The latest litter survey by business group Irish Business Against Litter (IBAL) shows that Wicklow is in 13th spot overall in the ranking of 40 towns and cities nationwide and is among 14 towns to be deemed “Cleaner than European Norms”. The survey also revealed that Ireland’s principal tourist towns and cities are cleaner than ever as the peak season for visitors approaches. Kilkenny topped the rankings, with Ballymun in Dublin City a litter blackspot at the foot of the table.
The An Taisce report stated:
“A best-ever showing for Wicklow Town on its return to the League after an absence of several years. Top ranking sites included the Car Park on Church Street, the Main Street and Wicklow Harbour to Murrough Playground – the latter was exceptionally good in terms of litter. This lovely ‘promenade’ walk is clearly a very well respected environment. Ironically, the one seriously littered site was the ‘Viewing Area’ on Dunbur Road. Most of the site was excellent with regard to presentation and maintenance but it was badly let down by heavy accumulations of food and alcohol related litter in a corner location.”
Litter levels were assessed by An Taisce, who found 31 of towns and cities, or 77%, to be clean. This was in line with recent IBAL surveys. Kilkenny topped the rankings for the 5th time, ahead of Athlone and Killarney, and the centres of our main cities Dublin, Cork, Galway and Waterford were cleaner than previously, only Limerick failing to achieve Clean status.
“Today’s tourists demand high levels of cleanliness and these results indicate that’s what they will be getting this year when they come to Ireland,” says IBAL’s Conor Horgan.
“It is also important that their first impression be a good one, so it’s pleasing to see the roads around Dublin Airport are again to Clean to European norms.”
For the first time in 3 years, an area received the lowest grade of ‘litter blackspot’ as Ballymun recorded one of the worst results since the league was founded 17 years ago.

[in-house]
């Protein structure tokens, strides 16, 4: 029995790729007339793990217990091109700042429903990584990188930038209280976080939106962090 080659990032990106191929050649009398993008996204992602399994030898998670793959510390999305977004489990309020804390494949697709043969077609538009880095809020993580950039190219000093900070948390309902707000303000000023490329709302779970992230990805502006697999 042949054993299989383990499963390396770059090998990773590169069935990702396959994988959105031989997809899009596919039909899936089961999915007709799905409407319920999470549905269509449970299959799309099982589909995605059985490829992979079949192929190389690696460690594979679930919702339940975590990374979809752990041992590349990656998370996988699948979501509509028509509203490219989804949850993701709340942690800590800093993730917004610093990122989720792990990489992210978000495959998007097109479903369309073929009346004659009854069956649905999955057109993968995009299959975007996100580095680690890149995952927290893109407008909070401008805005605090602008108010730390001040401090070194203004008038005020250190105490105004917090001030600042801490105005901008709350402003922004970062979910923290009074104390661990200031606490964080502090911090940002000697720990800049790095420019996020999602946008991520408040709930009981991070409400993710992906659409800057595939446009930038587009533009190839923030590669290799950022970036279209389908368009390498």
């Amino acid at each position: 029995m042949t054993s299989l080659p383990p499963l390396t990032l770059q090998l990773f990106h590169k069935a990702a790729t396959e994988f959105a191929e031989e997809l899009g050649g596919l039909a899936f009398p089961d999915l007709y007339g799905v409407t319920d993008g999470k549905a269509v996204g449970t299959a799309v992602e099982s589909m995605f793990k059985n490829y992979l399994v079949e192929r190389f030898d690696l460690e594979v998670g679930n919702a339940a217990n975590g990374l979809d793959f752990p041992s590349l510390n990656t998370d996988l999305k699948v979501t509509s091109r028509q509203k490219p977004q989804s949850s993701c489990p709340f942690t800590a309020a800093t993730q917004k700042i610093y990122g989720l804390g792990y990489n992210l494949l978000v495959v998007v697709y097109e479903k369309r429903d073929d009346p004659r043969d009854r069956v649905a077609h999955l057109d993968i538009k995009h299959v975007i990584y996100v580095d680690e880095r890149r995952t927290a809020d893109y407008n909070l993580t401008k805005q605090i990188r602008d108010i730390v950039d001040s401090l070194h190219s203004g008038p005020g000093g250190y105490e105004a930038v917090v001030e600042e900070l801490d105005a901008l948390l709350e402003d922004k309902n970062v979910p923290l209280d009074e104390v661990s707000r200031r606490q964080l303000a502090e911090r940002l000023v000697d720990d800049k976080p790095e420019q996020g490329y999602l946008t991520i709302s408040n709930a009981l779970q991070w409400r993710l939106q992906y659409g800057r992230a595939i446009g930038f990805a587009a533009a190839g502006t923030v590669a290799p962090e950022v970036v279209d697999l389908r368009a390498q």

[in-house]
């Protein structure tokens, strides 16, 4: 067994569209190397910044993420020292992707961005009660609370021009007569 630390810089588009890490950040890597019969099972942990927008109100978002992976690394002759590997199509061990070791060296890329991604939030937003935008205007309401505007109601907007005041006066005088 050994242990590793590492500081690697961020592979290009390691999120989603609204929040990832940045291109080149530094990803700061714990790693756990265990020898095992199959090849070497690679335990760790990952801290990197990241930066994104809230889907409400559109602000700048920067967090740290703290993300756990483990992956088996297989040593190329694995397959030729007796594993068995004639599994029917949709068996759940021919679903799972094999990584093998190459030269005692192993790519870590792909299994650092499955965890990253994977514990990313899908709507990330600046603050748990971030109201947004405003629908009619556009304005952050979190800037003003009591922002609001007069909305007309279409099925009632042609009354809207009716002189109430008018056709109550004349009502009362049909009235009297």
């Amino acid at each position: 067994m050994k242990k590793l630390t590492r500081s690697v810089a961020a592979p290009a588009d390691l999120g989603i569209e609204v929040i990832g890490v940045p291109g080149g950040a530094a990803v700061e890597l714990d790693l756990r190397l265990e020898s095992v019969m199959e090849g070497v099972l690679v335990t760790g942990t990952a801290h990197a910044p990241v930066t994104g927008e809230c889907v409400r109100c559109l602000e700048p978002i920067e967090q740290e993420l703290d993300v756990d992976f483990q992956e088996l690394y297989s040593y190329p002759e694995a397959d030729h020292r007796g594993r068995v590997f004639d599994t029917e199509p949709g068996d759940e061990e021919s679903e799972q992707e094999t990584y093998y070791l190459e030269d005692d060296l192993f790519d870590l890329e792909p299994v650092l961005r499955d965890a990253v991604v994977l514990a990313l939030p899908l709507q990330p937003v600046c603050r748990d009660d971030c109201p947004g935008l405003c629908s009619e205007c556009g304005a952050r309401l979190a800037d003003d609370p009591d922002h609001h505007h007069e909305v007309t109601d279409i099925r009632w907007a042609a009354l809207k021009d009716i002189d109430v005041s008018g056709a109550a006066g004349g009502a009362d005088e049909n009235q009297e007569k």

“An indication of the progress we’ve made over past 5 years has been the absence of litter blackspots in our survey,” says Mr Horgan. However, as the Ballymun and other results show, there has been little if any progress in disadvantaged areas of our cities. The gap between these areas and the commercial high-footfall commercial city centres is widening.”
Dumping continues to feature prominently in IBAL surveys and accounts for many of the individual blackspots found in cities. Limerick City’s rating was brought down by dumping in the basements of Cecil Street and an area at Upper William Street, described as “filthy, one of the worst sites in a city centre environment.” A house on Seville Place in Dublin was used as a dumping ground, with “a mattress and all manner of rubbish” present, while a car park at Lakelands View in Mahon in Cork was “in a shocking state, clearly used as a dumping ground for domestic rubbish … soiled nappies and several dozen black sacks”. Otherwise clean, Ballybeg in Waterford suffered from dumping beside the GAA Club and at the Horticultural Project Initiative. “What was probably set out to be a place of pleasure has been destroyed,” according to An Taisce.
“We have a perception of dumping as something that takes place outside of our cities and towns, far from public view,” says Mr Horgan. “The survey shows this is not the case.”